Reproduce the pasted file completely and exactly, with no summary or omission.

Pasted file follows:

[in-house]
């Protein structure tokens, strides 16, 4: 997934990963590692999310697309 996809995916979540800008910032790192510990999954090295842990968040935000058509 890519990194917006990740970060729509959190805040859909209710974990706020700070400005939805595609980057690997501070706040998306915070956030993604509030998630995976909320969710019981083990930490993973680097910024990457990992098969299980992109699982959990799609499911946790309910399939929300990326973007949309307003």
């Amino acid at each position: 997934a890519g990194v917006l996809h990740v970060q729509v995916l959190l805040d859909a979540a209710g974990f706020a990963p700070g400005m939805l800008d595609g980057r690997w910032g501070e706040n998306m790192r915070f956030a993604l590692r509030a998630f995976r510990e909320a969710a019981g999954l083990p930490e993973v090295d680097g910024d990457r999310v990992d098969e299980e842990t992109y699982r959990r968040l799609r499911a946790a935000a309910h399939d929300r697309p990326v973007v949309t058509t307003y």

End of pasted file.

[in-house]
């Protein structure tokens, strides 16, 4: 997934990963590692999310697309 996809995916979540800008910032790192510990999954090295842990968040935000058509 890519990194917006990740970060729509959190805040859909209710974990706020700070400005939805595609980057690997501070706040998306915070956030993604509030998630995976909320969710019981083990930490993973680097910024990457990992098969299980992109699982959990799609499911946790309910399939929300990326973007949309307003």
């Amino acid at each position: 997934a890519g990194v917006l996809h990740v970060q729509v995916l959190l805040d859909a979540a209710g974990f706020a990963p700070g400005m939805l800008d595609g980057r690997w910032g501070e706040n998306m790192r915070f956030a993604l590692r509030a998630f995976r510990e909320a969710a019981g999954l083990p930490e993973v090295d680097g910024d990457r999310v990992d098969e299980e842990t992109y699982r959990r968040l799609r499911a946790a935000a309910h399939d929300r697309p990326v973007v949309t058509t307003y």